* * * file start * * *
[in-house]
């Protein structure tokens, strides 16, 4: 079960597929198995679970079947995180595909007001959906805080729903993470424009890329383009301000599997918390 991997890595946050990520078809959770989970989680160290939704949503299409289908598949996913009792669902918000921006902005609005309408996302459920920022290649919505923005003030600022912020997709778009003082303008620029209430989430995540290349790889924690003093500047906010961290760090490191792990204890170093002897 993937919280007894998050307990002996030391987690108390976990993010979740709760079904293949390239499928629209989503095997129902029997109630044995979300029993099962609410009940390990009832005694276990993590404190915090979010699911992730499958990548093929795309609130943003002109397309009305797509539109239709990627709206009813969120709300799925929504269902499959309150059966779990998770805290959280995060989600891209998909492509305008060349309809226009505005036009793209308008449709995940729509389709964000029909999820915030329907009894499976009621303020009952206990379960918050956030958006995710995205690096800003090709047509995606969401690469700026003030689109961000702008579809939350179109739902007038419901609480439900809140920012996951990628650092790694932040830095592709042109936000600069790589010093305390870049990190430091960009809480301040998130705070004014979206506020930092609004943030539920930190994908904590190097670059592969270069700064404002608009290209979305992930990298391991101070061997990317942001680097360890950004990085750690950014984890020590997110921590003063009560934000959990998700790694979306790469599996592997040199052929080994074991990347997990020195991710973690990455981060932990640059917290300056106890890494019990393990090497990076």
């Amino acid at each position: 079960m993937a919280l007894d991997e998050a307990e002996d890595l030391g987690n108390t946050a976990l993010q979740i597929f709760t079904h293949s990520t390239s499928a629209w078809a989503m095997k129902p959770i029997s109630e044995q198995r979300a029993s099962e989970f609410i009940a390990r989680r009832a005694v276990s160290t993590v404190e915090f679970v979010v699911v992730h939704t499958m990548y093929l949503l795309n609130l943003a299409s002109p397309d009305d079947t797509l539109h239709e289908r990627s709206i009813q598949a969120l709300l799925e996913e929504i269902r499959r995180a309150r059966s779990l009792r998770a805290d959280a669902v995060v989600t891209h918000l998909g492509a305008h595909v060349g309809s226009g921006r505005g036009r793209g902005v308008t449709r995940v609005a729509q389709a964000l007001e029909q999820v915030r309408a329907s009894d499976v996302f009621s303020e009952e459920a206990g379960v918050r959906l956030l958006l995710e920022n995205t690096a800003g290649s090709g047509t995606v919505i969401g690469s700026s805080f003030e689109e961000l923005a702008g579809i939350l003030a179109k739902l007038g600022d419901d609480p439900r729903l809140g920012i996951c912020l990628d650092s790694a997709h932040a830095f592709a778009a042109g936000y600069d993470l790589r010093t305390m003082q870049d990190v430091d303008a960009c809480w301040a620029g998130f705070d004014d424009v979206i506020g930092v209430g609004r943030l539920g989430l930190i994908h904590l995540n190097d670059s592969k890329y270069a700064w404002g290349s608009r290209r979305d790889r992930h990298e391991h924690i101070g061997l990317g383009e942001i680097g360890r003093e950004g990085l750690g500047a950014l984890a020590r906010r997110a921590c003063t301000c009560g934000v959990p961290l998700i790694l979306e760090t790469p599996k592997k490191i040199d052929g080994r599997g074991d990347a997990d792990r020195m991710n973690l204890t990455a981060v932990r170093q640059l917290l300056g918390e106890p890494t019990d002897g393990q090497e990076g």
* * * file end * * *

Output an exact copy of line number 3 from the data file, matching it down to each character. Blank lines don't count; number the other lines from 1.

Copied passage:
């Amino acid at each position: 079960m993937a919280l007894d991997e998050a307990e002996d890595l030391g987690n108390t946050a976990l993010q979740i597929f709760t079904h293949s990520t390239s499928a629209w078809a989503m095997k129902p959770i029997s109630e044995q198995r979300a029993s099962e989970f609410i009940a390990r989680r009832a005694v276990s160290t993590v404190e915090f679970v979010v699911v992730h939704t499958m990548y093929l949503l795309n609130l943003a299409s002109p397309d009305d079947t797509l539109h239709e289908r990627s709206i009813q598949a969120l709300l799925e996913e929504i269902r499959r995180a309150r059966s779990l009792r998770a805290d959280a669902v995060v989600t891209h918000l998909g492509a305008h595909v060349g309809s226009g921006r505005g036009r793209g902005v308008t449709r995940v609005a729509q389709a964000l007001e029909q999820v915030r309408a329907s009894d499976v996302f009621s303020e009952e459920a206990g379960v918050r959906l956030l958006l995710e920022n995205t690096a800003g290649s090709g047509t995606v919505i969401g690469s700026s805080f003030e689109e961000l923005a702008g579809i939350l003030a179109k739902l007038g600022d419901d609480p439900r729903l809140g920012i996951c912020l990628d650092s790694a997709h932040a830095f592709a778009a042109g936000y600069d993470l790589r010093t305390m003082q870049d990190v430091d303008a960009c809480w301040a620029g998130f705070d004014d424009v979206i506020g930092v209430g609004r943030l539920g989430l930190i994908h904590l995540n190097d670059s592969k890329y270069a700064w404002g290349s608009r290209r979305d790889r992930h990298e391991h924690i101070g061997l990317g383009e942001i680097g360890r003093e950004g990085l750690g500047a950014l984890a020590r906010r997110a921590c003063t301000c009560g934000v959990p961290l998700i790694l979306e760090t790469p599996k592997k490191i040199d052929g080994r599997g074991d990347a997990d792990r020195m991710n973690l204890t990455a981060v932990r170093q640059l917290l300056g918390e106890p890494t019990d002897g393990q090497e990076g």